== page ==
Frank DeVita’s story is one of many inspiring memories from the men who landed on the beaches of Normandy 79 years ago this Tuesday. But that fact doesn’t detract from his story. Rather, it makes the enormous sacrifices of that day even more remarkable.

DeVita was a 19-year-old Gunner’s Mate 3rd Class aboard the USS Samuel Chase. His job was to ride in one of the many troop transport ships that delivered men to Omaha Beach amid terrific artillery fire, then to lower the ramp that would allow them to exit the ship and run onto the beach, desperate to establish a beachhead on the European continent.

Pre-dawn bombing raids had failed to effectively hit the fortified positions German soldiers had established above Omaha Beach. That allowed the Germans to riddle incoming boats with relentless machine gun fire.

As DeVita said, while choking back tears on a video at, he could hear bullets pounding the ramp as they approached the beach, like the staccato clacking of a typewriter. As long as the ramp was up, it was a shield.

“I figured in my mind, when I drop that there ramp, the bullets that are hitting the ramp are going to come into the boat. So I froze,” he said.

Only when the boat’s coxswain yelled and swore at him to lower the ramp did he do his duty.

“I dropped the ramp,” he said. “The first seven or eight, nine, 10 guys went down like you’re cutting down wheat.”

That was his first trip to the beach. By the eighth trip that day, he was carrying the wounded and dead off the shore and back to the main ships.

He remembers those men, “18, 19, 20 years old. They were too young to vote, but they weren’t too young to die.”

DeVita describes a cemetery near the beach. “Pick out any tombstone,” he said. “Six feet down lies a soldier or a sailor, probably 20 years old, who gave his life for his country. That’s my hero.”

The remarkable thing about the Normandy invasion is that the soldiers involved fully understood what they were doing. Nearly a decade ago, Earl Howard Clements of Cottonwood Heights, who was a sergeant during D-Day, told the Deseret News he learned about the pending attack when his ship was heading toward Port of Southampton, England. 

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“Half of us were going to be killed. They told us that. But everybody went anyway,” he said, his voice breaking as he began to cry. “They didn’t hesitate a minute, and neither did I.”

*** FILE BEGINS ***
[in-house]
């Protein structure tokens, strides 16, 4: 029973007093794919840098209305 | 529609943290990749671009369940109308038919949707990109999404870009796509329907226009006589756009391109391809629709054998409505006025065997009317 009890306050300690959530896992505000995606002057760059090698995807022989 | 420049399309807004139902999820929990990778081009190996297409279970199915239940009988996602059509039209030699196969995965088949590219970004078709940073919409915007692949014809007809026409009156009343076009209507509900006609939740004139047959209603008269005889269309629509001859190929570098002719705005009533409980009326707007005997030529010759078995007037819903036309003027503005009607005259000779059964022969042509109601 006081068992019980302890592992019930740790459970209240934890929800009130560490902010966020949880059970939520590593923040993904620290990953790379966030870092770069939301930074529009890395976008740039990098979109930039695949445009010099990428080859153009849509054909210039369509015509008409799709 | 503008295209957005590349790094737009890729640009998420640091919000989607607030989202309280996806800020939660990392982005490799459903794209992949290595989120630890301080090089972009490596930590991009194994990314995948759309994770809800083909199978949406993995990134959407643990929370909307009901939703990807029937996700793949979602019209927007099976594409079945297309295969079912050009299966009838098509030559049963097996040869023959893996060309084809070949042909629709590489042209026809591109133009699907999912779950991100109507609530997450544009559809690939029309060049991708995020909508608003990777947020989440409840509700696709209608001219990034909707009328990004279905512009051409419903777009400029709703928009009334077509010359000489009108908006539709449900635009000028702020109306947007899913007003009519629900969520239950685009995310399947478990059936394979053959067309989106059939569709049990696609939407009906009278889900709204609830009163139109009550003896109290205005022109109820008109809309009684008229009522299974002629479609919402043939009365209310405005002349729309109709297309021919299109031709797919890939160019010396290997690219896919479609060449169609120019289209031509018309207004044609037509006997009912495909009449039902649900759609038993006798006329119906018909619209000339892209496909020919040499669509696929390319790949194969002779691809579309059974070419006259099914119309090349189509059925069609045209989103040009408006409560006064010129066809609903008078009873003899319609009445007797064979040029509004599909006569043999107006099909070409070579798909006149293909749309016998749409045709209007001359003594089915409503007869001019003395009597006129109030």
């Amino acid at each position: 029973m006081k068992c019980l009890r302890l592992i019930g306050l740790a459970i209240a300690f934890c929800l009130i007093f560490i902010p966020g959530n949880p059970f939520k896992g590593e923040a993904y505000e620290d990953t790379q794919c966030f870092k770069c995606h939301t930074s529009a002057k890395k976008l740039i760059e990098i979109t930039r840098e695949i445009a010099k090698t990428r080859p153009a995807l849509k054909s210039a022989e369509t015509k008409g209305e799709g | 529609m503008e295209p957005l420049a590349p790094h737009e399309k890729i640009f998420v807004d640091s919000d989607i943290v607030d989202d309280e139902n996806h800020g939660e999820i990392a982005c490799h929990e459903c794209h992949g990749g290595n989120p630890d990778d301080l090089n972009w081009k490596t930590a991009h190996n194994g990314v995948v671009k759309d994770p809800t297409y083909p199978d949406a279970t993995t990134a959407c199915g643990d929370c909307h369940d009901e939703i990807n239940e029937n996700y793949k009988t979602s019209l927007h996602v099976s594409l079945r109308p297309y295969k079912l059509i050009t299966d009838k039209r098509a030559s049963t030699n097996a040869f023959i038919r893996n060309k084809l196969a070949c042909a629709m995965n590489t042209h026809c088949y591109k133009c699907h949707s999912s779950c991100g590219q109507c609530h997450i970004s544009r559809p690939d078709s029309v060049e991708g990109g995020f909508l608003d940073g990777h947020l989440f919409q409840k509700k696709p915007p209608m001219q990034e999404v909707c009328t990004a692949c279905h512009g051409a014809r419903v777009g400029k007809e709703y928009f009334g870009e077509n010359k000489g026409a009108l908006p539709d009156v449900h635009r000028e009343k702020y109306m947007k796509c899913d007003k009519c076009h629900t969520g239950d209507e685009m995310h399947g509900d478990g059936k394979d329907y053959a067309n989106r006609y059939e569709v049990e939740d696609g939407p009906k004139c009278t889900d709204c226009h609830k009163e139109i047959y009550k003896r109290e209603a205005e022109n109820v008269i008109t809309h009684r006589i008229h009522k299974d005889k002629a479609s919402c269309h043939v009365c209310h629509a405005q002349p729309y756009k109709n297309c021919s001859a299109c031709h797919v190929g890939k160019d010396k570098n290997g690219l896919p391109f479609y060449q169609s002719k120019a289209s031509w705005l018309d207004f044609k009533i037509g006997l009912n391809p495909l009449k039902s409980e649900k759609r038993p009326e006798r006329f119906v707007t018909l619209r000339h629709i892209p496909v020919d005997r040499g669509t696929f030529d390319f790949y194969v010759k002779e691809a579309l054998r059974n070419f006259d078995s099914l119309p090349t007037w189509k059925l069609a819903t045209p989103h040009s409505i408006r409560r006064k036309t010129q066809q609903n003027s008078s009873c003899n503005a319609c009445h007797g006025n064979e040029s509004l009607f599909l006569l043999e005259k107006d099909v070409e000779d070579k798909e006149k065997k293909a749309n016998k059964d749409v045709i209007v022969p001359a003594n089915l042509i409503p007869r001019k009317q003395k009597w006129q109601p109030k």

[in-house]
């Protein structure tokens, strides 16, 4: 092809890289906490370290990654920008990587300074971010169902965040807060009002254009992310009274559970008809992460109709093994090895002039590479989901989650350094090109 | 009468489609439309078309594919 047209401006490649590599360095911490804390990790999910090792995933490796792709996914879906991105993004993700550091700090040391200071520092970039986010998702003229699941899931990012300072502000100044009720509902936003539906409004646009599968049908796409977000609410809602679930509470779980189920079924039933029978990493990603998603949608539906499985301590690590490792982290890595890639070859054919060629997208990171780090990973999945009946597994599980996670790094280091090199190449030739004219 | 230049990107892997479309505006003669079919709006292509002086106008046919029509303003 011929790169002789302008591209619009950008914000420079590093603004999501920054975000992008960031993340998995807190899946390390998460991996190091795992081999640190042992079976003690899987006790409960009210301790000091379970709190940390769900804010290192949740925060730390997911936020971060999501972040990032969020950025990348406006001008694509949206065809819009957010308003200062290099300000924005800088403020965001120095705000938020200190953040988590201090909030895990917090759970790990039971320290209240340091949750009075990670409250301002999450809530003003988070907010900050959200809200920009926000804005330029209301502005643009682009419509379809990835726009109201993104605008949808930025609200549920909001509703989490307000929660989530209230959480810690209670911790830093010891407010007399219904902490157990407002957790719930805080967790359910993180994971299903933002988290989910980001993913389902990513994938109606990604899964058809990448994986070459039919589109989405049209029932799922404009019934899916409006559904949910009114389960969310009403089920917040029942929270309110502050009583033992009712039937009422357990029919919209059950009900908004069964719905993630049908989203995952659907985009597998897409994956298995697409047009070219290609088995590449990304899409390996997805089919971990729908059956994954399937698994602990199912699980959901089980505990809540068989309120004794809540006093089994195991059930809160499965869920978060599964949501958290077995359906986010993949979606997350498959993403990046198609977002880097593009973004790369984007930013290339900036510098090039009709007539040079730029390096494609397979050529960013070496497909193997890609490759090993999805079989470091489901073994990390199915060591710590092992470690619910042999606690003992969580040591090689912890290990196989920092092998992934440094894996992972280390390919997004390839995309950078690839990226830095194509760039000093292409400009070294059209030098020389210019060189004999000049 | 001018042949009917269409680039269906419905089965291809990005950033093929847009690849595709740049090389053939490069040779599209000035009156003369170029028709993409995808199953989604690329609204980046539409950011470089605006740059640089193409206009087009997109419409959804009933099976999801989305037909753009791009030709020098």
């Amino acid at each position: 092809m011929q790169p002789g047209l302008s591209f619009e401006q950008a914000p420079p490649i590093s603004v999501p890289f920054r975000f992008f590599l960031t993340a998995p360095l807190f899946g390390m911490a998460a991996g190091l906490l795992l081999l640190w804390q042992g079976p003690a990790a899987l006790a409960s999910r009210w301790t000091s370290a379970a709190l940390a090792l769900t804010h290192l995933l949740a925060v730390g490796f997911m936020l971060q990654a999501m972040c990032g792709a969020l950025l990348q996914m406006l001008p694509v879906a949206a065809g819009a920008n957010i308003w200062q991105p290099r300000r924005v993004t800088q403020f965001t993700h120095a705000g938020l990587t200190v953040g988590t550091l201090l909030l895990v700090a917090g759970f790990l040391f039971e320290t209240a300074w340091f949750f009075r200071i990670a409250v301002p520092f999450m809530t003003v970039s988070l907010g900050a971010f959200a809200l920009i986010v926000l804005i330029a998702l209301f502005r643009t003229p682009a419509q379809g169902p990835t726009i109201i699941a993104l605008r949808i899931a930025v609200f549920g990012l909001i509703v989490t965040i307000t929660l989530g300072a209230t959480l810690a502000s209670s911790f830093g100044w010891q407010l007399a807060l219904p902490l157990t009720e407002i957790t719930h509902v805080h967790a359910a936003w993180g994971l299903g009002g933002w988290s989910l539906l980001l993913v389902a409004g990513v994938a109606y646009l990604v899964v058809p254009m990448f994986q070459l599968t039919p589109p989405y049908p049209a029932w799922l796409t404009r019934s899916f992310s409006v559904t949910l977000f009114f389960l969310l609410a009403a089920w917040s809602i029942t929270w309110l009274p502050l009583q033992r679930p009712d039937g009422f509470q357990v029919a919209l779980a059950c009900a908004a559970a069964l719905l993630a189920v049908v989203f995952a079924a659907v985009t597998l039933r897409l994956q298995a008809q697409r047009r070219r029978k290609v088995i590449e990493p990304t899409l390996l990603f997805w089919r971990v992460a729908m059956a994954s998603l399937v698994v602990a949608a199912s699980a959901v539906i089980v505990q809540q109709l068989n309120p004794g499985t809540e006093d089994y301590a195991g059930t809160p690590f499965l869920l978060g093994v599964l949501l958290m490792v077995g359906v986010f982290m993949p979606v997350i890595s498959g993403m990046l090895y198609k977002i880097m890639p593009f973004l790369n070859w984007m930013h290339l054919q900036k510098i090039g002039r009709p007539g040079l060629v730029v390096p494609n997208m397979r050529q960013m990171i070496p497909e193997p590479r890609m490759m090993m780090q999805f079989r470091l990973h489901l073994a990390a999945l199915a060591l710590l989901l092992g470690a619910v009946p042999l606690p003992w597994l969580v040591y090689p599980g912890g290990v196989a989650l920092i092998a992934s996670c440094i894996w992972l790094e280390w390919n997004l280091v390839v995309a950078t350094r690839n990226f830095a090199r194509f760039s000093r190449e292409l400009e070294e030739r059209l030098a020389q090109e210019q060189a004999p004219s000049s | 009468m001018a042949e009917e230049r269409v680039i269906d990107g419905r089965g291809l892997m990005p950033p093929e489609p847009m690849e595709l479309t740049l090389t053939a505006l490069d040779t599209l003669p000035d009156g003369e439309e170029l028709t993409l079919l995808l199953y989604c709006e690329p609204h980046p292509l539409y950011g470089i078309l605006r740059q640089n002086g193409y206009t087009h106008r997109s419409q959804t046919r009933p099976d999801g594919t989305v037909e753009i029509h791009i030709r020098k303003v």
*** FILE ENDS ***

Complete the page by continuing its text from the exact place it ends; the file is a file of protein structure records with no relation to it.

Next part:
D-Day was a pivotal moment in World War II, not just for U.S. soldiers, but for the allied forces and the world. Officially known as “Operation Overlord,” the invasion included more than 195,000 personnel from eight allied nations on 7,000 ships and landing craft, with about 133,000 from the United States, Britain and its commonwealth landing on June 6, 1944, according to the Dwight D. Eisenhower Presidential Library

Casualties that day, dead and wounded, numbered 10,300. That is difficult to comprehend at a time when the entire 20-year war in Afghanistan resulted in 22,311 U.S. casualties. D-Day has been called the largest invasion force in human history. It may be the greatest single example of selfless sacrifice, as well.

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Because of the bravery and willingness of those men that day, the world has not faced a similar pivot point of such great importance since then. 

Those who survived D-Day and the rest of World War II are rapidly dwindling. The U.S. Department of Veterans Affairs said only 167,284 of the 16 million who served in that conflict remained alive in 2022. Those numbers are expected to fall below 100,000 next year. 

As the website of the National WWII Museum says, “Every day, memories of World War II — its sights and sounds, its terrors and triumphs — disappear.”

But the remembrance and gratitude of today’s Americans for that generation must never vanish. Neither should the resolve to follow their selfless example whenever circumstances make it necessary again.

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